No, homebirth advocates, babies don’t die in the hospital, too

In the wake of the Karen Carr homebirth debacle, homebirth advocates have trotted out a classic homebirth lie: “Babies die in the hospital, too.”

It’s time to set the record straight. No, homebirth advocates, otherwise healthy babies DON’T simply drop into the obstetricians hands unexpectedly dead. Otherwise healthy babies DON’T unexpectedly drop dead for lack of appropriate medical equipment and emergency personnel. The babies whose mothers would be eligible for homebirth (full term, no medical complications of pregnancy, no pre-existing medical conditions) hardly ever die during or after a hospital birth.

The following chart, adapted from Infant, neonatal, and postneonatal deaths, percent of total deaths, and mortality rates for the 15 leading causes of infant death by race and sex: United States, 2007 makes that clear. The chart shows neonatal death rates by cause.


As you can see from the chart, more than 50% of all neonatal deaths are due to prematurity and its complications (respiratory distress, necrotizing enterocolitis) and congenital anomalies. These babies, of course, are not otherwise healthy full term babies.

Consider the other major causes:

Maternal complications of pregnancy- not homebirth candidates
Complications of placenta and membranes (i.e. placenta previa, abruption, chorioamnionitis) – not homebirth candidates.

Together, these causes account for 68% of all neonatal deaths.

The fact is that neonatal death in otherwise low risk women in the hospital setting is quite rare. The best estimate that we can make based on CDC data is a neonatal death rate of 0.4/1000 in low risk, white women at term. That figure actually includes congenital anomalies, which account for nearly 50% of term deaths. In other words, the death rate for otherwise healthy babies is in the range of 0.2/1000 or 2 deaths for every 10,000 births.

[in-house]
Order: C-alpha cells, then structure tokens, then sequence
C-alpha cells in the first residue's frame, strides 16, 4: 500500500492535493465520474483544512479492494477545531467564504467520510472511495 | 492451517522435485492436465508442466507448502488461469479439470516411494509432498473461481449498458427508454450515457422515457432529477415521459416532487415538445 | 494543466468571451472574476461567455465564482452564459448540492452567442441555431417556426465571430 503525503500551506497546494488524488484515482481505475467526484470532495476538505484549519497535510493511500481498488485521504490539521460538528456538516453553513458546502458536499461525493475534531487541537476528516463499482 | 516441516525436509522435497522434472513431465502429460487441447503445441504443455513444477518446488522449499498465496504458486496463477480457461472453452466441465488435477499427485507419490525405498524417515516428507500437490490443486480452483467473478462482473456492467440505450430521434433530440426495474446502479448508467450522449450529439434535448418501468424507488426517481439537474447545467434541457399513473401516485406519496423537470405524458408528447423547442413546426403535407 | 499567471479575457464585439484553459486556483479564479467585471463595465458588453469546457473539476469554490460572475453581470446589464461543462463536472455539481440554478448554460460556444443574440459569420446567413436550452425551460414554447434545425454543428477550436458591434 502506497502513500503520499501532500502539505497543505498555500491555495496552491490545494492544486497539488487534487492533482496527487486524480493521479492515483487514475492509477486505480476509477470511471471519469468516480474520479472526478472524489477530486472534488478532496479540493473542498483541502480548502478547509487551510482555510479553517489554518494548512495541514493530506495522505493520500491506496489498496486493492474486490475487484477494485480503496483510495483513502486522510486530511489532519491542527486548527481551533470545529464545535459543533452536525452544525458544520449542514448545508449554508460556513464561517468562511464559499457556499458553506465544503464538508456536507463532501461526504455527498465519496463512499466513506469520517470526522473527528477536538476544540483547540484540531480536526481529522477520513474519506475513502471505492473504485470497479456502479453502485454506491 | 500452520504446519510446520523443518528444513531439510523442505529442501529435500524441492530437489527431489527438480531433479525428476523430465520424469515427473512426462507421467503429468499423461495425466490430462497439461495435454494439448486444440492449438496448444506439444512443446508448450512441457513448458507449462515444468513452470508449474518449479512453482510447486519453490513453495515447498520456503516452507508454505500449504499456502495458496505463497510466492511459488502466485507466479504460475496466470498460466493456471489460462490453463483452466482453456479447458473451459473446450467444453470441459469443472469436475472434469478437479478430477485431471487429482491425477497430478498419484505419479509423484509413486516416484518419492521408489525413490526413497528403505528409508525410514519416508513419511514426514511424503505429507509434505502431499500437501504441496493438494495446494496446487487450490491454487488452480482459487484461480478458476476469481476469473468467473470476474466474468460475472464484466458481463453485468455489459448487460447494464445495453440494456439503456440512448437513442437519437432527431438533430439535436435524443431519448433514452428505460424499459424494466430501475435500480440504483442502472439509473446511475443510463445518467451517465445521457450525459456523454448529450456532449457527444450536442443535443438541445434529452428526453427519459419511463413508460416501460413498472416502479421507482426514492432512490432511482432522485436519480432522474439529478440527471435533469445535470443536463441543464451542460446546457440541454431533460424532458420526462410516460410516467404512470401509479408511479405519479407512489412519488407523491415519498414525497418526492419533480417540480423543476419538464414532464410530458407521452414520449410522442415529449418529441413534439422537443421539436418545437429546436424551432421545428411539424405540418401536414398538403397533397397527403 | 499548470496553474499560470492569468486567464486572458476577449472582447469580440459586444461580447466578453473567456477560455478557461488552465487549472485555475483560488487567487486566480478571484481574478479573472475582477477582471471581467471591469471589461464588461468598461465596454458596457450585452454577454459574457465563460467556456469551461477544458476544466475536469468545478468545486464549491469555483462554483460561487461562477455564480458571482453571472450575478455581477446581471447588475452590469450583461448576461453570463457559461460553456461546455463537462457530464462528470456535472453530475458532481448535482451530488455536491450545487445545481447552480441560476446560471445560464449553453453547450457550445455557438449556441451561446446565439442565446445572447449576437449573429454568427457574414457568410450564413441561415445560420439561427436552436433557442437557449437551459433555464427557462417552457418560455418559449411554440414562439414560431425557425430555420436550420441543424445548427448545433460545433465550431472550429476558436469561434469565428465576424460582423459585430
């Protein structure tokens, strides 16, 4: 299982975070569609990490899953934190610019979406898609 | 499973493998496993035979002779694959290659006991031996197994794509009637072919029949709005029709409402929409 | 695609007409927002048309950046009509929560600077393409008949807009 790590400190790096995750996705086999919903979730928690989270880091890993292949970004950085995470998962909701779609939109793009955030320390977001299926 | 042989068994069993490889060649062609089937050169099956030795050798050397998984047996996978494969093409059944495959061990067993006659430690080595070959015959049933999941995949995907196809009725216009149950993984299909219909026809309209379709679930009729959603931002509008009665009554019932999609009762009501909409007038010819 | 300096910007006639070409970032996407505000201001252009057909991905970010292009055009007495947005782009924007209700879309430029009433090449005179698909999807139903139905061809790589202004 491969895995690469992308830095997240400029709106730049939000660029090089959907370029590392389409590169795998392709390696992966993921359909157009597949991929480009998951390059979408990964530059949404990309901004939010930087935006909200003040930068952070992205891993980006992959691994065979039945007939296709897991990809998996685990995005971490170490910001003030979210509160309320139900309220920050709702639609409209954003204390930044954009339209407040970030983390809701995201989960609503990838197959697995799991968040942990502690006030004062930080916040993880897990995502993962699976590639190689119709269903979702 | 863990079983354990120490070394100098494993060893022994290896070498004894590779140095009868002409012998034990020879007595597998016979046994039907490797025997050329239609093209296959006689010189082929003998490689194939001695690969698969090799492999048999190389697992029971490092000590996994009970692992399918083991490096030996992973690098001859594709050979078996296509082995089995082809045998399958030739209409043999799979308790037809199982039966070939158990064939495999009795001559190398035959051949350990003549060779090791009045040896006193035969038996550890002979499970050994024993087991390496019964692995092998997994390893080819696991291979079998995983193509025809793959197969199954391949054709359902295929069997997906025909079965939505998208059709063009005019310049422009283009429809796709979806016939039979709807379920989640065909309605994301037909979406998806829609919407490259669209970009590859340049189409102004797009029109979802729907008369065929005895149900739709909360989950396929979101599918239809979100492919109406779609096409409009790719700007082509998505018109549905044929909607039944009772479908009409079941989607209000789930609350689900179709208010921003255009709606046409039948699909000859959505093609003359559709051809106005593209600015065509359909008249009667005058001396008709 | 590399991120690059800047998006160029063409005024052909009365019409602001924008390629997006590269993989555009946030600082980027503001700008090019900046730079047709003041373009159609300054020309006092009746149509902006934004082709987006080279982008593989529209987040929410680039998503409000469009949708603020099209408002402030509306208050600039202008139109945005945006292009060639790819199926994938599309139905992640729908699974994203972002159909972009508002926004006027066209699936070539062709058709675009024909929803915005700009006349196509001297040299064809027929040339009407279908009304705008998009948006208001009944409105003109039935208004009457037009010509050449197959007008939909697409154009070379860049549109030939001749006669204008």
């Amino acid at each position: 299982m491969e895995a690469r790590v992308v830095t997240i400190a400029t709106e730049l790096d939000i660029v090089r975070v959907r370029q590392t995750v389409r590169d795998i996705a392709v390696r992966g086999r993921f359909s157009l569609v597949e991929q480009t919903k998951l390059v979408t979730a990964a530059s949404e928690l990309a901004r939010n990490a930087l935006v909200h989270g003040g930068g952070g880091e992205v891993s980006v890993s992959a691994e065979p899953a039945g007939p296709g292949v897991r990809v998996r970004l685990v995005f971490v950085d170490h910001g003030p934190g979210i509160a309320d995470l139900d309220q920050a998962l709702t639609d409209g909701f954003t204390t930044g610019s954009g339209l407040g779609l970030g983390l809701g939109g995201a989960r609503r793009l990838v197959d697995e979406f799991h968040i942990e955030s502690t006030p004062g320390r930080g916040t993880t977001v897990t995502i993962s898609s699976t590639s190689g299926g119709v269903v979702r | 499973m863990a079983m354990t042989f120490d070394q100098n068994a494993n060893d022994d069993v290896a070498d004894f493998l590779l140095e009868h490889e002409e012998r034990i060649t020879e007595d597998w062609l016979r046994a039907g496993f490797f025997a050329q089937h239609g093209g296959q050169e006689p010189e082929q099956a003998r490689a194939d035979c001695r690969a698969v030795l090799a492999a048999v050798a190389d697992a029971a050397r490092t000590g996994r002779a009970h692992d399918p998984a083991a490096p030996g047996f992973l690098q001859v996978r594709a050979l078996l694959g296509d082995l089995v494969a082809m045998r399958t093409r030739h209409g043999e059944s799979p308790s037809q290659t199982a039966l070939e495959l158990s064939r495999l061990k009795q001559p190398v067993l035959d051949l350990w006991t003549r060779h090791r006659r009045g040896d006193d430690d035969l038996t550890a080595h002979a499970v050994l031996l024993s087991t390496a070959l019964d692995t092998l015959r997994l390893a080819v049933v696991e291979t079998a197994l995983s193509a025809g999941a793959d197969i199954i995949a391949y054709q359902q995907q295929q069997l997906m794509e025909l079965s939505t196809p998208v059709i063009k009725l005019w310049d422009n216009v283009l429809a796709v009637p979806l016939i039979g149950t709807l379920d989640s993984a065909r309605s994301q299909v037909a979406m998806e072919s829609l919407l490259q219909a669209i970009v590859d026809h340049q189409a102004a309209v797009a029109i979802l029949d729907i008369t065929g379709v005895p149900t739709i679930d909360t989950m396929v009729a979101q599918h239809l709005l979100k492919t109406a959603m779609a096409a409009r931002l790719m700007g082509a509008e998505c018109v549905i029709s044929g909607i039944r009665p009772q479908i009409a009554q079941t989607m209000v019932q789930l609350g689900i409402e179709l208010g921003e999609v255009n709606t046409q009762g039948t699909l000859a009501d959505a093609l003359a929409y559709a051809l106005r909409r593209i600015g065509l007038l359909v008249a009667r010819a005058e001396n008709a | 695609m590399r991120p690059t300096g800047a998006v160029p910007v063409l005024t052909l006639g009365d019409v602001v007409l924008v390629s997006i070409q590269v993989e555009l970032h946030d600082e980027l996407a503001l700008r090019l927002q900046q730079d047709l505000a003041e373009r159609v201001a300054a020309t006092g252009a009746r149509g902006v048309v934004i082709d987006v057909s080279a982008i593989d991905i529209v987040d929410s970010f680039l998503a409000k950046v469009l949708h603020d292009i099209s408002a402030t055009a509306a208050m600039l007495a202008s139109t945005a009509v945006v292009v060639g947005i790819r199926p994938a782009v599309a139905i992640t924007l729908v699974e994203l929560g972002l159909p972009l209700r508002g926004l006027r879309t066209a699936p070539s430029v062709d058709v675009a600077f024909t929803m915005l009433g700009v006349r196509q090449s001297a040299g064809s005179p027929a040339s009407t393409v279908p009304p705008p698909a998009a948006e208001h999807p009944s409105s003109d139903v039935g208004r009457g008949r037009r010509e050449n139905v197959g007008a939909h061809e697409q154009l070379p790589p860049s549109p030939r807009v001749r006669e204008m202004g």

Considering that there are approximately 10,000 CPM attended homebirths per year in the US, we would expect only two homebirth deaths per year. Yet in 2009 there were 4 neonatal deaths in the state of Colorado alone in 2009!

Otherwise healthy babies do not die in the hospital, too. Yes, “some” babies die, but those are born prematurely or born to women who would never have been candidates for homebirth.

Existing scientific studies and state and national data estimate that homebirth triples the rate of neonatal death, but that considerably under-counts homebirth deaths, which often appear in the hospital statistics, not the homebirth statistics. The real risk of homebirth is larger, possibly much larger.

Is it any wonder that MANA (the Midwives Alliance of North America) is hiding their homebirth death rates? Those death rates, which also under-count homebirth deaths, must be appalling indeed.